“Saints Michael and Francis,” Juan Flandes – overview of the painting
- Posted by Juan Flandes
- Museum: Metropolitan Museum
- Year: 1505-1509
Overview of the painting :
Saints Michael and Francis – Juan Flandes. 1505-1509. Wood, butter. 93.7 x 87 cm
Part of the altar of the brush of Juan Flandes depicts two famous Christian heroes – Michael, who amazes Satan with a sharp long spear in the image of a dragon snake, and St. Francis of Assisi, who extended his palms to the audience, showing stigma, signs of the highest spirituality and righteousness.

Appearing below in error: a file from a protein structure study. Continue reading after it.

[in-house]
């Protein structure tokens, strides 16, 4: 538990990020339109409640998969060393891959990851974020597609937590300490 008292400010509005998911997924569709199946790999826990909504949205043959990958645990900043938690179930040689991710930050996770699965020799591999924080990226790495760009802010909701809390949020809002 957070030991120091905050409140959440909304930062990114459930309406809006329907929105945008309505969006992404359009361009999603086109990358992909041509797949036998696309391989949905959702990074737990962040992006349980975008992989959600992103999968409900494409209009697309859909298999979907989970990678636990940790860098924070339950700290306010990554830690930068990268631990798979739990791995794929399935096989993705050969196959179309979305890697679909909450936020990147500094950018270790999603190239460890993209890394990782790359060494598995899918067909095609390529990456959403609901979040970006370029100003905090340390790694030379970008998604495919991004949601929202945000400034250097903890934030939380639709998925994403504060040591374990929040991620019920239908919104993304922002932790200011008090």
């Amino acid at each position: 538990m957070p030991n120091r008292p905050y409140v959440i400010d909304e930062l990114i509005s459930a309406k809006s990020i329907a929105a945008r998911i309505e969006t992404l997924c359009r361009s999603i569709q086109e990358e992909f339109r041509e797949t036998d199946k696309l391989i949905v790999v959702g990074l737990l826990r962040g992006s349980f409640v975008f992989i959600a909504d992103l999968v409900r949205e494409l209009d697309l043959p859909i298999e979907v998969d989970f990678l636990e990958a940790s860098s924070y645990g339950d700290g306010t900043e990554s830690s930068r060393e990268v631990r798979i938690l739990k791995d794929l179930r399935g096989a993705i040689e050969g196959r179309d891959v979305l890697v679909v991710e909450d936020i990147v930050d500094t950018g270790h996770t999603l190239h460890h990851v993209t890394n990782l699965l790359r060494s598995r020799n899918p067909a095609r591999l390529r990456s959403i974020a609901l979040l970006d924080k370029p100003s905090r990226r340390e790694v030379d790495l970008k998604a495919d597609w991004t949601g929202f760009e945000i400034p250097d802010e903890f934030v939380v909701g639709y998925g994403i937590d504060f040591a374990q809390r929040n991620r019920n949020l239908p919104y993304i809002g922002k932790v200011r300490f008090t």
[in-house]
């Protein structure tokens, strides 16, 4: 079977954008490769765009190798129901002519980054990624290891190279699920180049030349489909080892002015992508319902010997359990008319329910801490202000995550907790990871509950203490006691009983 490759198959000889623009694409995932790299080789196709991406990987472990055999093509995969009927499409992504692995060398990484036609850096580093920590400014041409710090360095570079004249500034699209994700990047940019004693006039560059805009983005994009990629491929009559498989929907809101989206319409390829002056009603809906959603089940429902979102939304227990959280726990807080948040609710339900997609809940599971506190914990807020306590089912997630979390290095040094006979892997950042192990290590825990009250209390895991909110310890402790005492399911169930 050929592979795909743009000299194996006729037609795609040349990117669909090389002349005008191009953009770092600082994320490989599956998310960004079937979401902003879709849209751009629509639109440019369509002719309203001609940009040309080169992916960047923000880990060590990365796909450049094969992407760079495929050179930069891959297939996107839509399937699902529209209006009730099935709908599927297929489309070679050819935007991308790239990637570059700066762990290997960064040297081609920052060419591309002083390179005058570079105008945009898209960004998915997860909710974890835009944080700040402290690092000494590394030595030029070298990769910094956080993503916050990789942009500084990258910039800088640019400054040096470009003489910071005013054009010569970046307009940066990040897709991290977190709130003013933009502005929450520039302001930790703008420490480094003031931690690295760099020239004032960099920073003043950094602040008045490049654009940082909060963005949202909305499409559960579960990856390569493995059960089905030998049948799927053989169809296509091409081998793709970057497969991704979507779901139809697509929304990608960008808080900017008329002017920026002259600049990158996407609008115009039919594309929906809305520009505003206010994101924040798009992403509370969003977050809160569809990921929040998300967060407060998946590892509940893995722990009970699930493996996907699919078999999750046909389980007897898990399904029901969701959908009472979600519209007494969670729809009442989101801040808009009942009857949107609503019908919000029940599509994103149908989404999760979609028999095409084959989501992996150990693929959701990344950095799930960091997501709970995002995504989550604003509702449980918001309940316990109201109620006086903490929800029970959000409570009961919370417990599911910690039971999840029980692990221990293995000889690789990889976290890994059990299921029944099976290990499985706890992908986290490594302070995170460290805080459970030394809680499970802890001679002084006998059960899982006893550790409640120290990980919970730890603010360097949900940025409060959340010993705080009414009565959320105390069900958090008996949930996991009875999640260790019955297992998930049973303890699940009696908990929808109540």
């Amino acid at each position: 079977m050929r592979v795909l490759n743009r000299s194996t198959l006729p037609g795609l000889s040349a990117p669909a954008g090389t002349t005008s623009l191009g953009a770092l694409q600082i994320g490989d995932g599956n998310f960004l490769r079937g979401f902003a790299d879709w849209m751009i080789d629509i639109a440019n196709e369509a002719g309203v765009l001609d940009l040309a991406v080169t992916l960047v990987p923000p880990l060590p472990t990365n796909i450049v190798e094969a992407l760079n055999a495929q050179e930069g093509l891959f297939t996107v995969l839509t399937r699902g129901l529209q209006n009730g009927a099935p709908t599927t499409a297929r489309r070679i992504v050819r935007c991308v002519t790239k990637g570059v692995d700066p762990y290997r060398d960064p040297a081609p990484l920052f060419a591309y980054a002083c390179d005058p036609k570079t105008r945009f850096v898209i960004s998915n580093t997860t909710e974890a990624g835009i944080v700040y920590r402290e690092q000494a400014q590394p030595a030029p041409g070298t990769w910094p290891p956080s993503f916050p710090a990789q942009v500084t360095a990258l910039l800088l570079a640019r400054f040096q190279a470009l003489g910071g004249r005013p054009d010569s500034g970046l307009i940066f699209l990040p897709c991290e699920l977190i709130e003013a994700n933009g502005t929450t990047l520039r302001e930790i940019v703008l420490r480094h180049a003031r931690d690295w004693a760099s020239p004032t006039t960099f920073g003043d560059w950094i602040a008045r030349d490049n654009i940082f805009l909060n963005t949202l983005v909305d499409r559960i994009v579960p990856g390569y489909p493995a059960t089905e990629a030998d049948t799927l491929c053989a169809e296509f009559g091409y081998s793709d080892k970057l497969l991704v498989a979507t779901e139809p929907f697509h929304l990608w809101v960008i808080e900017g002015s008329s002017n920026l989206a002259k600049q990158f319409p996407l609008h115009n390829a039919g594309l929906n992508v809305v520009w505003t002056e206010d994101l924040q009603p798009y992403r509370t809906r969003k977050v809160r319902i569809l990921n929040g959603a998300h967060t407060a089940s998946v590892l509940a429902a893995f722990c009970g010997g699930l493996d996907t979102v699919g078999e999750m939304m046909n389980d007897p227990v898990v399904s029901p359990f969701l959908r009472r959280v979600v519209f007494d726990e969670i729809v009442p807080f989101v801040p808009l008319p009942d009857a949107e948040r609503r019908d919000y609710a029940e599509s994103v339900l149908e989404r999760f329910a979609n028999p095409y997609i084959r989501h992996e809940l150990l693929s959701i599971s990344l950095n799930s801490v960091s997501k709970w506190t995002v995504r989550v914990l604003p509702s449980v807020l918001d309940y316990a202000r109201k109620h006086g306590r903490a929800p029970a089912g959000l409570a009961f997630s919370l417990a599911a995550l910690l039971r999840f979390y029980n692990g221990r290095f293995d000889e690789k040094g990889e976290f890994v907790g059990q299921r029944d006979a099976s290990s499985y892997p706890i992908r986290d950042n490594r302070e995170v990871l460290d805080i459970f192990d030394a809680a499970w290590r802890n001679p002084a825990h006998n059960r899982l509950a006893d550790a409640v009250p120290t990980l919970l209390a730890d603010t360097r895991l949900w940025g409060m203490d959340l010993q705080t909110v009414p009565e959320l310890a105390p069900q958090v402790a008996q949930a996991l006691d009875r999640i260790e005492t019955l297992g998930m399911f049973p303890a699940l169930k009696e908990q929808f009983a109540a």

The author places two images in written niches, however, the figure of the archangel goes beyond the space reserved for the hero. In general, the image of Michael is distinguished by sophistication and filigree. Here is tenderness, and psychology, and the portrait appearance, which was very revolutionary for the time in which the Spanish painter worked.
The artist’s special photosensitivity is noteworthy – the master skillfully highlights individual parts of the picture (Michael’s clothes, wings, faces), thus placing semantic accents.
Another curious detail – Flandes first showed the public a landscape reflected in a concave mirror. Just look at the reflection in the shield. This almost imperceptible element, meanwhile, dilutes and revitalizes the canonical plot. Flandes shows us a small piece of the beautiful world with a blue sky and a rich landscape that was saved from the devil by the efforts of the archangel Michael.